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Lisa Chickadonz, left, and Chris Tanner, right, members of First Unitarian Church of Portland, were plaintiffs in the challenge to Oregon's marriage ban

Oregon ends same-sex marriage ban

Unitarian Universalist minister says the weddings she performed are among ‘highlights of my ministry.’
By Elaine McArdle
6.2.14

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With a federal judge’s decision on May 19, Oregon became the 18th state to lift a ban on same-sex marriage, and Unitarian Universalist ministers and congregants—long active in the fight for marriage equality—celebrated across the state with impromptu weddings and parties.

But the following week, on May 27, the National Organization for Marriage filed a motion with the U.S. Supreme Court and Justice Anthony Kennedy, the circuit judge for the Ninth Circuit Court of Appeals, seeking to stay the judge’s ruling. In six other states, judges have declared bans illegal but marriages are on hold as appeals make their way through the courts. In Arkansas, for example, the state supreme court put a halt to same-sex marriages on May 16, one week after a county judge had authorized them.

In Portland, on the day Oregon’s ban was lifted, the Multnomah County clerk’s office immediately began issuing licenses and waived the three-day waiting period so couples could marry right away. Some were wed in the county courthouse, while more than 70 couples headed to a local venue, the Melody Ballroom, where six officiants, including the Rev. Kate Lore of First Unitarian Church of Portland, presided over dozens of weddings. More than 50 vendors donated their goods and services, from flowers to DJ-spun music, from cakes to pedicabs that transported beaming couples from the courthouse to the ballroom.

“It was overflowing with children and the joyful just-married, and it was one of the highlights of my ministry so far,” said Lore, social justice minister for First Unitarian Church. “The level of euphoria was like nothing I’d ever seen, so I was deeply moved.” Lore said that she also performed her first double-wedding ceremony for two lesbian couples, one together for 30 years, the other for 25.

That day, in Eugene, Ore., the Rev. Sydney A. Morris, developmental minister for the Unitarian Universalist Church in Eugene, married three couples at a local restaurant, the Davis, which donated space for the ceremonies after couples got their licenses at the local county courthouse. Eight clergy from various denominations officiated in weddings at the restaurant, Morris said.

The next day, a lesbian couple that Morris met on Monday at the courthouse came to the Eugene UU church with their two young children for a wedding ceremony that many church members showed up to witness. “It was such a poignant, beautiful, love-filled moment to have that wedding in our church,” Morris said.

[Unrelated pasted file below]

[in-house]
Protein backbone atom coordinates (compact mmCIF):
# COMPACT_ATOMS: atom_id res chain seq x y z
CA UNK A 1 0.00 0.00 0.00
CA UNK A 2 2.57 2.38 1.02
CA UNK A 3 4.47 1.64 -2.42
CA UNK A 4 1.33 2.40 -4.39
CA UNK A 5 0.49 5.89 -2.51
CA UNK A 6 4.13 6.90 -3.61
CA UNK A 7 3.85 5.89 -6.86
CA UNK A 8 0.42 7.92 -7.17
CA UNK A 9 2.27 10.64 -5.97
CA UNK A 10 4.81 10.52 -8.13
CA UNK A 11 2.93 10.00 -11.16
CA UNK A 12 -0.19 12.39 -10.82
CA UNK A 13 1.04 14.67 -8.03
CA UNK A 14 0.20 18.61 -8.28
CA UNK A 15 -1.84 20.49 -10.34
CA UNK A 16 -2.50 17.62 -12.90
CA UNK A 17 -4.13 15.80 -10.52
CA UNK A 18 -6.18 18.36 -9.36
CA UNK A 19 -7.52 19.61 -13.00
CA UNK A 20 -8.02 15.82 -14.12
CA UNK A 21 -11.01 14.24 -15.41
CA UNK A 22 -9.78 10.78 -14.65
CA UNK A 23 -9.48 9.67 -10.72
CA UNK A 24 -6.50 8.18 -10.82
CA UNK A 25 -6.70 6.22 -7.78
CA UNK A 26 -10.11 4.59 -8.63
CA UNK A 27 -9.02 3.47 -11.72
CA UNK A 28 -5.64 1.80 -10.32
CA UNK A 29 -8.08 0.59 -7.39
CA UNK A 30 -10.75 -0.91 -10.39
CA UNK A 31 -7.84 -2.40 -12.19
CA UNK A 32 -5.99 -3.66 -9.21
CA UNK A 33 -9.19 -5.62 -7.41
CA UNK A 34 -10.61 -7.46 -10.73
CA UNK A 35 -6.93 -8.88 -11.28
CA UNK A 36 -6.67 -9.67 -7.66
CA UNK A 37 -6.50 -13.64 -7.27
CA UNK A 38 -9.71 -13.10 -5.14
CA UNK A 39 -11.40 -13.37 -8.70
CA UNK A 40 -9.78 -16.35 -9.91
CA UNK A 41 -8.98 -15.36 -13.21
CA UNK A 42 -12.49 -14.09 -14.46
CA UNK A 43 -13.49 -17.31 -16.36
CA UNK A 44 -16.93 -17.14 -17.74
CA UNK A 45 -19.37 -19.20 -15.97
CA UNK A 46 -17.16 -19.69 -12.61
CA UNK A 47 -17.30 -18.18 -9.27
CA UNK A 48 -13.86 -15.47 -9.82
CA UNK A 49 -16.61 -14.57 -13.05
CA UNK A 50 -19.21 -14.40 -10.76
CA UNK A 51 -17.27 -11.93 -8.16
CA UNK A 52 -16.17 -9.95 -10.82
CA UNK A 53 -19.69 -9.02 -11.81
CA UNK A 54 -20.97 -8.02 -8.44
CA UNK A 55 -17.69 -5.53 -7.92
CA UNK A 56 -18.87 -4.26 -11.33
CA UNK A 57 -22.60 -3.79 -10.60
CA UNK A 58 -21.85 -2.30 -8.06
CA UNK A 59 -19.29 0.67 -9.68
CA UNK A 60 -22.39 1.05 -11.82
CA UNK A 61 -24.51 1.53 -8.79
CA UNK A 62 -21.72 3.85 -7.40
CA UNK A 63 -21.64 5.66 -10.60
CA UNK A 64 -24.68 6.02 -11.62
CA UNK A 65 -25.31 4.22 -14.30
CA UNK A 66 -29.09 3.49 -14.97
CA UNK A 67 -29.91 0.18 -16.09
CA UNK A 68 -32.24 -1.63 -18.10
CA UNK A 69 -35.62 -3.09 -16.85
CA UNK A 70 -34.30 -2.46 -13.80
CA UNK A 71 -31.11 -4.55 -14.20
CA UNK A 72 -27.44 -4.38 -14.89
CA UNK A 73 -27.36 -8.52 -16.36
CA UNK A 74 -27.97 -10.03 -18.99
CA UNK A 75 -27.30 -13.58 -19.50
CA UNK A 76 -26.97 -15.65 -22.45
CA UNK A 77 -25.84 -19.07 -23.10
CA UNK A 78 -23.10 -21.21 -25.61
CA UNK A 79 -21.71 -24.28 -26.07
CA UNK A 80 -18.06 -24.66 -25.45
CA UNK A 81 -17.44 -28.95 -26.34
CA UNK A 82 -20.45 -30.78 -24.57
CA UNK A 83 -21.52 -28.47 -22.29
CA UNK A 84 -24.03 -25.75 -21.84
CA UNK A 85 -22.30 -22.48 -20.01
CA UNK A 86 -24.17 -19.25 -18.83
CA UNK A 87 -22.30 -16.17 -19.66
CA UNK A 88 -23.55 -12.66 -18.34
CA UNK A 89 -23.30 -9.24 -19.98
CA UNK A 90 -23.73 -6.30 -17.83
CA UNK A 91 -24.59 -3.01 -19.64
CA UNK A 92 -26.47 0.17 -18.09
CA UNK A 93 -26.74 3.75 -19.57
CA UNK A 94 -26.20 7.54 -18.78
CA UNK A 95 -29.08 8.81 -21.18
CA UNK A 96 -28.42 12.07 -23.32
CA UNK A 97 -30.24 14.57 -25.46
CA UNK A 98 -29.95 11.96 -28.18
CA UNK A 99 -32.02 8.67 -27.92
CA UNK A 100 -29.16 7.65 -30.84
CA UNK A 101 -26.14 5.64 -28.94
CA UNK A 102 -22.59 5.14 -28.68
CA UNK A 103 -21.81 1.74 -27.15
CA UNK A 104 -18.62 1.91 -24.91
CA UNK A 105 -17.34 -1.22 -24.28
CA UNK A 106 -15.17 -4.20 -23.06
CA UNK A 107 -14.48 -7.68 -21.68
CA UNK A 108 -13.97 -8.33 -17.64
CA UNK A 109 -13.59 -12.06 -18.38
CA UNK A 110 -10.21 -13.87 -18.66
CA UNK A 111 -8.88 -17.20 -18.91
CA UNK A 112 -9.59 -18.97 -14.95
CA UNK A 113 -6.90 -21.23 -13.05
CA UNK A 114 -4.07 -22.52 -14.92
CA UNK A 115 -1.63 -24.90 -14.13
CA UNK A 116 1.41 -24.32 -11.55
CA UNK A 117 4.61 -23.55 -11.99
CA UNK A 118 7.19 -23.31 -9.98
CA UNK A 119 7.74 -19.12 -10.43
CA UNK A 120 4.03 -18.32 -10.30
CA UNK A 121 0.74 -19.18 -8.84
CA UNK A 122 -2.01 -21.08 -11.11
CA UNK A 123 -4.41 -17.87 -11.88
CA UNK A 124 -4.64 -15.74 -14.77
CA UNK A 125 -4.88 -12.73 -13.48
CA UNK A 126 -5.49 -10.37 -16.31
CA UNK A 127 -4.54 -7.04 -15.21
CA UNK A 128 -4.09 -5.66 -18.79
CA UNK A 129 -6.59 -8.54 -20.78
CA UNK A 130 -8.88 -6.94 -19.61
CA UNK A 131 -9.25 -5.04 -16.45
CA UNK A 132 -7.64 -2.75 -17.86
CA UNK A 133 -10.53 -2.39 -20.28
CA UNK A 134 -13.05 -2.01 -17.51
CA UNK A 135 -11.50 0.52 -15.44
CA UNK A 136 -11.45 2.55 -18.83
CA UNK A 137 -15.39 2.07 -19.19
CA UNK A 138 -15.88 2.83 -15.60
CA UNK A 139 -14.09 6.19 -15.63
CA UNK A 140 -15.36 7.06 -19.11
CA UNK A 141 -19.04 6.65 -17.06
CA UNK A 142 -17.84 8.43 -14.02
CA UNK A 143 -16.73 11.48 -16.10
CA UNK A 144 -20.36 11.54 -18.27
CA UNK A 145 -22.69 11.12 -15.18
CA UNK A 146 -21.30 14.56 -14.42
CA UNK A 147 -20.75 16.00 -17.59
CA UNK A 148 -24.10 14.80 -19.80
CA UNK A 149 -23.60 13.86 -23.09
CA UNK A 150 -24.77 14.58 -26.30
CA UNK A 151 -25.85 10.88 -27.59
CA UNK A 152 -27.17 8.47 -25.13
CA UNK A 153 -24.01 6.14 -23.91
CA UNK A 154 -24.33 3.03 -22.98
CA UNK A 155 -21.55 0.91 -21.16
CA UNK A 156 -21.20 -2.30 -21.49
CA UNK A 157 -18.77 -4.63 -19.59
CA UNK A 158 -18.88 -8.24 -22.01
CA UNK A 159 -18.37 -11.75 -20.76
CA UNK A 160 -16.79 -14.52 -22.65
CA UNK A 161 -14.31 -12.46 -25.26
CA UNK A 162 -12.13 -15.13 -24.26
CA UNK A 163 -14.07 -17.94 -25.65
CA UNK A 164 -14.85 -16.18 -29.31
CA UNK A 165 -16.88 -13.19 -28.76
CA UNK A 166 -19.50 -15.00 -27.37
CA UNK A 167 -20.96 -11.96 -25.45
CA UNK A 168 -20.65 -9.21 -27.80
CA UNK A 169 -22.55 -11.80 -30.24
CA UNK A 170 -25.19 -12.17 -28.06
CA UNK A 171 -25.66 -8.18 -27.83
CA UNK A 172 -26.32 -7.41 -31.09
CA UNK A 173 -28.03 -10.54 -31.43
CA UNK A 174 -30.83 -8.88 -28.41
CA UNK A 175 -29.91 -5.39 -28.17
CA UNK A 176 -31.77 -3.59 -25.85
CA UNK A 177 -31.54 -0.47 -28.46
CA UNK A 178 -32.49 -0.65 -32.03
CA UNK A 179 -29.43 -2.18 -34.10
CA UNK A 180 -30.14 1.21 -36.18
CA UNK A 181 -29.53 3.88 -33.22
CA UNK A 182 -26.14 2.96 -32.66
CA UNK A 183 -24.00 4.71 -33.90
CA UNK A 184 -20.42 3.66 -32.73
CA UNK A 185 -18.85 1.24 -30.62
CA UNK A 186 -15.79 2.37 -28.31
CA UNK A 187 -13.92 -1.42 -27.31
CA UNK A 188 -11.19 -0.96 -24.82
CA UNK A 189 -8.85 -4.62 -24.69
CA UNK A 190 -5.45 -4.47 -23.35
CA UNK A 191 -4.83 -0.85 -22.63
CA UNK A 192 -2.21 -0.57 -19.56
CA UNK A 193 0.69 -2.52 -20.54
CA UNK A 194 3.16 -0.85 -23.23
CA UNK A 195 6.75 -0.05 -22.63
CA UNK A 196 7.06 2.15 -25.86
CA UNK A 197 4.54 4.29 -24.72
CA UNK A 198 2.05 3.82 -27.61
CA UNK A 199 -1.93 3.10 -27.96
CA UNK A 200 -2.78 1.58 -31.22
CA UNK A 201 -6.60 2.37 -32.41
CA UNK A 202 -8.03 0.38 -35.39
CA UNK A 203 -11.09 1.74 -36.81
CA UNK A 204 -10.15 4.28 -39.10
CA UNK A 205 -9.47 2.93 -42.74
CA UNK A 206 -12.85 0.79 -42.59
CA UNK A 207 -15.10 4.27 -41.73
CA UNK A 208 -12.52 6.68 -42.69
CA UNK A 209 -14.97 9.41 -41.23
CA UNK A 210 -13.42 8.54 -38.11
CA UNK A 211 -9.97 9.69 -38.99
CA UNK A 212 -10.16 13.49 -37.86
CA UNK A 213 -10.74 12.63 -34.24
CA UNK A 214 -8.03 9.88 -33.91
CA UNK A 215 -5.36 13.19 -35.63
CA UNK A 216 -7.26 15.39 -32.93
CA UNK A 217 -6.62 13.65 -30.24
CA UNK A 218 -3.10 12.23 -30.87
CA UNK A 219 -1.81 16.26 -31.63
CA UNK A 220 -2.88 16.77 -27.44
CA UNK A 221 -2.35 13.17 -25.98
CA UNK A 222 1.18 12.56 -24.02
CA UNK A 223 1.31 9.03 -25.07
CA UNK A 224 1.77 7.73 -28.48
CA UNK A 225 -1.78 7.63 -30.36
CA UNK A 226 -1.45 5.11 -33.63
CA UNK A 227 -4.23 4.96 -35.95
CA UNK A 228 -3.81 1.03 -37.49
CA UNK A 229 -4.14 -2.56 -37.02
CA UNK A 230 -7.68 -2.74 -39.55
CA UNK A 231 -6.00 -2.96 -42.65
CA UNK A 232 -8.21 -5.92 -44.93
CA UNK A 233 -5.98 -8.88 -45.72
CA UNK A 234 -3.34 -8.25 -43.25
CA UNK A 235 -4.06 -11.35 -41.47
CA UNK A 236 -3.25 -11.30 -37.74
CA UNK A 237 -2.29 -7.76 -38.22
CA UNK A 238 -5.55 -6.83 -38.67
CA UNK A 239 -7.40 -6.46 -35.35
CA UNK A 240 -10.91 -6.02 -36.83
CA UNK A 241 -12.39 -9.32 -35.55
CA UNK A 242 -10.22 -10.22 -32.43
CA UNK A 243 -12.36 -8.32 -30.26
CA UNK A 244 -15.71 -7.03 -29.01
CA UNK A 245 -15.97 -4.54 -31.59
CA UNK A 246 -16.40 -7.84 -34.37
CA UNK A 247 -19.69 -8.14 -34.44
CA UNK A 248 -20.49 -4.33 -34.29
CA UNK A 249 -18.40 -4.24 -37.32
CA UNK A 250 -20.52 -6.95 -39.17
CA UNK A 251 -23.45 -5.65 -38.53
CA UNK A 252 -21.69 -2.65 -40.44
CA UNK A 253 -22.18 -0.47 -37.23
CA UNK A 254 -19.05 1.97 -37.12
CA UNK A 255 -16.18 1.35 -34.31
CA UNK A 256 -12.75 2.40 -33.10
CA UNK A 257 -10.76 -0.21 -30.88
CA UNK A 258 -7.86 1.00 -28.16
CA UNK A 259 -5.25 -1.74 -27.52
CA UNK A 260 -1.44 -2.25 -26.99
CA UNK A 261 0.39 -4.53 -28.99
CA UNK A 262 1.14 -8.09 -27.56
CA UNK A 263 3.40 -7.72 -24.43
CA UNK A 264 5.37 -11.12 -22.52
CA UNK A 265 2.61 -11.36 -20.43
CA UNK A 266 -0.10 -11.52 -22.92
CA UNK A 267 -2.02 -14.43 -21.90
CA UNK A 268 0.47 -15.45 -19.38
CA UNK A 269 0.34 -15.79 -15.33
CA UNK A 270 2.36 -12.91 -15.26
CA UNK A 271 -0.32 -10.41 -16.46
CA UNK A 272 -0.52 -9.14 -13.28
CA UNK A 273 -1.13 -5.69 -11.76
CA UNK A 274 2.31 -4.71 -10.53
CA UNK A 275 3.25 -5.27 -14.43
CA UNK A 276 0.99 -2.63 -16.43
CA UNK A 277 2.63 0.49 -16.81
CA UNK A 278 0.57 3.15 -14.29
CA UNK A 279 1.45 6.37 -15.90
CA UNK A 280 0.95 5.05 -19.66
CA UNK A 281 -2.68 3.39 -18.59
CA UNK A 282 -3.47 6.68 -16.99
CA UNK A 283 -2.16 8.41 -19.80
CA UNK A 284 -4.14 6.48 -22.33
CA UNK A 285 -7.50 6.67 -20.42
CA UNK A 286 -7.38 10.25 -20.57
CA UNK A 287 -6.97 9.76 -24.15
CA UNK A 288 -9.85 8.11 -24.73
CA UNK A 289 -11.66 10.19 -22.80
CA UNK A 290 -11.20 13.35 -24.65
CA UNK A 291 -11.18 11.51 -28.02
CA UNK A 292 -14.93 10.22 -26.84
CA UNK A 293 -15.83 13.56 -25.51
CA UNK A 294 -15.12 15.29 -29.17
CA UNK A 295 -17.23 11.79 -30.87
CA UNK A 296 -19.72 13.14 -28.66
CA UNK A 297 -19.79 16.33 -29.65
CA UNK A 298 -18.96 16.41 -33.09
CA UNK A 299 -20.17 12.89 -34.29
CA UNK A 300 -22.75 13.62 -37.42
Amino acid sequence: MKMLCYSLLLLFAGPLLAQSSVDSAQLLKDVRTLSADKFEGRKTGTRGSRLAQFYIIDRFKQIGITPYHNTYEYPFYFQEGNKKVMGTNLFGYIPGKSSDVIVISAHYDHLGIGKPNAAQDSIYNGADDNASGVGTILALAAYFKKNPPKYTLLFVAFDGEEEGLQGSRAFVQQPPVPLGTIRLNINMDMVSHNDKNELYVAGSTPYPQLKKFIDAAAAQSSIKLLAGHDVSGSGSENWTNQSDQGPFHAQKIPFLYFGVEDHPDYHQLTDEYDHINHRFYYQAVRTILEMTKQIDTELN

And at the Unitarian Universalist Fellowship of Corvallis, the Rev. Jill McAllister was among a coalition of local clergy who made themselves available to do same-sex weddings beginning Thursday. Thursday was the first day couples in the county could marry, since the court clerk in Benton County did not waive the waiting period. Since she became minister at the church last fall, McAllister had traveled several times to nearby Washington State, where same-sex marriage was already legal, to marry members of the church, trips that will no longer be necessary.

For UUs and other supporters of marriage equality in Oregon, the court decision—by U.S. District Court Judge Michael McShane, one of only a few openly gay federal judges—brought an end to a decade of difficulty. After a brief period when same-sex marriages were legal in Multnomah County, in 2004 the Oregon state constitution was amended by a voter resolution to define marriage as between one man and one woman. In his lengthy decision, Judge McShane ruled that the ban was an unconstitutional violation of Equal Protection because the state law discriminated on the basis of sexual orientation without any legitimate government interest for so doing.

Before and after the 2004 voter resolution, many UUs and other individuals and organizations, including Oregon United for Marriage, worked hard for marriage equality. The Portland church has some special connections to this civil rights struggle. Members Christine Tanner and Lisa Chickadonz were one of four couples that challenged the Oregon ban in a federal lawsuit. And the Rev. William G. Sinkford, senior minister, performed one of the nation’s first-ever legal same-sex weddings 10 years ago, in Massachusetts.


Photo: Lisa Chickadonz, left, and Chris Tanner, right, members of First Unitarian Church of Portland, were plaintiffs in the challenge to Oregon's marriage ban (Photo: John Rudoff). See sidebar for links to related resources.

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